Catalogue


Bad pharma : how drug companies mislead doctors and harm patients /
Ben Goldacre.
edition
Paperback edition.
imprint
[Toronto] : Signal, McClelland & Stewart, 2014.
description
xviii, 456 pages : illustrations, charts ; 21 cm
ISBN
9780771036309
format(s)
Book
Holdings
More Details
imprint
[Toronto] : Signal, McClelland & Stewart, 2014.
isbn
9780771036309
general note
"This paperback edition published 2014."--Title page verso.
catalogue key
10270277
 
Includes bibliographical references and index.
A Look Inside
Reviews
Review Quotes
Praise for Bad Pharma "Goldacre uncovers a cesspool of corrupt practices designed to sell useless or dangerous drugs to an unsuspecting public. . . . A smart, infuriating diagnosis of the rotten heart of the medical-industrial complex." - Publishers Weekly "A scathing critique of the modus operandi of drug research. . . . Bad Pharma could very well be the book that initiates a game-changing global rethink of what we expect from medicine." - Globe and Mail
To find out how to look for other reviews, please see our guides to finding book reviews in the Sciences or Social Sciences and Humanities.
Summaries
Main Description
"Bad Science" hilariously exposed the tricks that quacks and journalists use to distort science, becoming an international bestseller. Now Ben Goldacre puts the $600bn global pharmaceutical industry under the microscope. What he reveals is a fascinating, terrifying mess. We like to imagine that medicine is based on evidence and the results of fair tests. In reality, those tests are often profoundly flawed. We like to imagine that doctors are familiar with the research literature about a drug, when in reality much of the research is hidden from them by drug companies. We like to imagine that doctors are impartially educated, when in reality much of their education is funded by pharmaceutical industry. We like to imagine that regulators let only effective drugs onto the market, when in reality they approve hopeless drugs, with data on side effects casually withheld from doctors and patients. All these problems have been protected from public scrutiny because theyre too complex to capture in a sound bite. Ben Goldacre, however, shows that the true scale of this murderous disaster fully reveals itself only when the details are untangled. He believes we should all be able to understand precisely how data manipulation works and how research misconduct on a global scale affects us. With Goldacres characteristic flair and a forensic attention to detail, "Bad Pharma" reveals a shockingly broken system and calls for something to be done. This is the pharmaceutical industry as it has never been seen before.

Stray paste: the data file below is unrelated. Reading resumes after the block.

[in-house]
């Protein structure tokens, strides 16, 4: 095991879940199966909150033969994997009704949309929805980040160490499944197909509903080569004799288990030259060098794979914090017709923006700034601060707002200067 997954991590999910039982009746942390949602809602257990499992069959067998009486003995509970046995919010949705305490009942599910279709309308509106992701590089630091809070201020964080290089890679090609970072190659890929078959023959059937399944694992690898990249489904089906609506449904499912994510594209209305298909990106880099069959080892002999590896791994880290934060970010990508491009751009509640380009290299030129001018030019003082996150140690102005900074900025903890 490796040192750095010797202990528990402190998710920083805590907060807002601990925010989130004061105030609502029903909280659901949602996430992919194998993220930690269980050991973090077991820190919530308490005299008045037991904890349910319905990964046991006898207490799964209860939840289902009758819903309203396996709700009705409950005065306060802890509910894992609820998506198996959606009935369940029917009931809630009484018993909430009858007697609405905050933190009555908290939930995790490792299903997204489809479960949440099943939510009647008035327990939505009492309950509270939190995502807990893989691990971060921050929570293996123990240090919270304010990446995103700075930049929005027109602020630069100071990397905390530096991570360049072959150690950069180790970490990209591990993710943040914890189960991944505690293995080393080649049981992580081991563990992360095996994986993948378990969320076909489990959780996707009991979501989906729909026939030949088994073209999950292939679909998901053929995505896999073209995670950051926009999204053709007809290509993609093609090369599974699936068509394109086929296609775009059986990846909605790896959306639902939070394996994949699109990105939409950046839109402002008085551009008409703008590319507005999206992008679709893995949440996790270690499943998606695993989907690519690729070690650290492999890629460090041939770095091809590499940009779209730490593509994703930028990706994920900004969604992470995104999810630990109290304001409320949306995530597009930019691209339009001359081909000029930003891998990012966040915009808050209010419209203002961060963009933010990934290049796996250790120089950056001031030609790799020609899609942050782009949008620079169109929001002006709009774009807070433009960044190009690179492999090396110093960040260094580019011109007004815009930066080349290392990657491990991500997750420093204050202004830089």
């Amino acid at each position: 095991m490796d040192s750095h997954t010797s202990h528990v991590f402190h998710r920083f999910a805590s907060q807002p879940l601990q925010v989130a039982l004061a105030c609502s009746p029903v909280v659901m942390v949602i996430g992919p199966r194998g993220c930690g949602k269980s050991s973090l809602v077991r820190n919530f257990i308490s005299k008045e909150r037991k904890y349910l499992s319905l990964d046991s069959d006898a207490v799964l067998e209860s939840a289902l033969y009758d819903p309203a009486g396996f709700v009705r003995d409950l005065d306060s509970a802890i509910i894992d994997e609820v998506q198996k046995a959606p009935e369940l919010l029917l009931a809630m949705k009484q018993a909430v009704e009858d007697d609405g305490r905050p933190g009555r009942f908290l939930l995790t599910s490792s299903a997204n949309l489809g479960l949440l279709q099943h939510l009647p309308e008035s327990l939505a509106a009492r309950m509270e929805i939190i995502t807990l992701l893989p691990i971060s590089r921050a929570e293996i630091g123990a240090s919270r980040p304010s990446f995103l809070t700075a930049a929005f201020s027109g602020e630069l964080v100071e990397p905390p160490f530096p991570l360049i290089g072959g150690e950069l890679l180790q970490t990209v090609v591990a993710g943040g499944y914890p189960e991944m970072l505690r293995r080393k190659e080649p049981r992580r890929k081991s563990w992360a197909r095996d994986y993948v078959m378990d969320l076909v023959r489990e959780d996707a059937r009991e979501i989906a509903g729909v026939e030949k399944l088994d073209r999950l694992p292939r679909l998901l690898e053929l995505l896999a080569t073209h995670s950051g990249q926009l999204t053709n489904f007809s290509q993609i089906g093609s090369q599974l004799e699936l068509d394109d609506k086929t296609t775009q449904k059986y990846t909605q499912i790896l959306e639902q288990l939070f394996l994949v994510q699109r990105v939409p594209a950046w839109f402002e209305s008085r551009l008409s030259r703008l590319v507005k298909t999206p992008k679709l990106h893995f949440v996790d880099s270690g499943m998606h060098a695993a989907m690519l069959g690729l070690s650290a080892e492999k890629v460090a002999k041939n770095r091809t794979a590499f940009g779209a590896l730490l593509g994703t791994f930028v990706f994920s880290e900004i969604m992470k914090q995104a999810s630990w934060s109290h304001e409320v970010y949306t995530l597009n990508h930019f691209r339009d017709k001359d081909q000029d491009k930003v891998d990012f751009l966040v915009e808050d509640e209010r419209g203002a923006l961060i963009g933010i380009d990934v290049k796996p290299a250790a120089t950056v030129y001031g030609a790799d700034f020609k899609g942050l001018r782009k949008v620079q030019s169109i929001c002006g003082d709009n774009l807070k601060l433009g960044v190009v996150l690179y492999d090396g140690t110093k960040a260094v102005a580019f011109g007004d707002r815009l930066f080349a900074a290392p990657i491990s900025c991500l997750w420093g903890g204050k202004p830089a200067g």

Main Description
Bad Science hilariously exposed the tricks that quacks and journalists use to distort science, becoming an international bestseller. Now Ben Goldacre puts the $600bn global pharmaceutical industry under the microscope. What he reveals is a fascinating, terrifying mess. We like to imagine that medicine is based on evidence and the results of fair tests. In reality, those tests are often profoundly flawed. We like to imagine that doctors are familiar with the research literature about a drug, when in reality much of the research is hidden from them by drug companies. We like to imagine that doctors are impartially educated, when in reality much of their education is funded by pharmaceutical industry. We like to imagine that regulators let only effective drugs onto the market, when in reality they approve hopeless drugs, with data on side effects casually withheld from doctors and patients. All these problems have been protected from public scrutiny because they're too complex to capture in a sound bite. Ben Goldacre, however, shows that the true scale of this murderous disaster fully reveals itself only when the details are untangled. He believes we should all be able to understand precisely how data manipulation works and how research misconduct on a global scale affects us. With Goldacre's characteristic flair and a forensic attention to detail, Bad Pharma reveals a shockingly broken system and calls for something to be done. This is the pharmaceutical industry as it has never been seen before.

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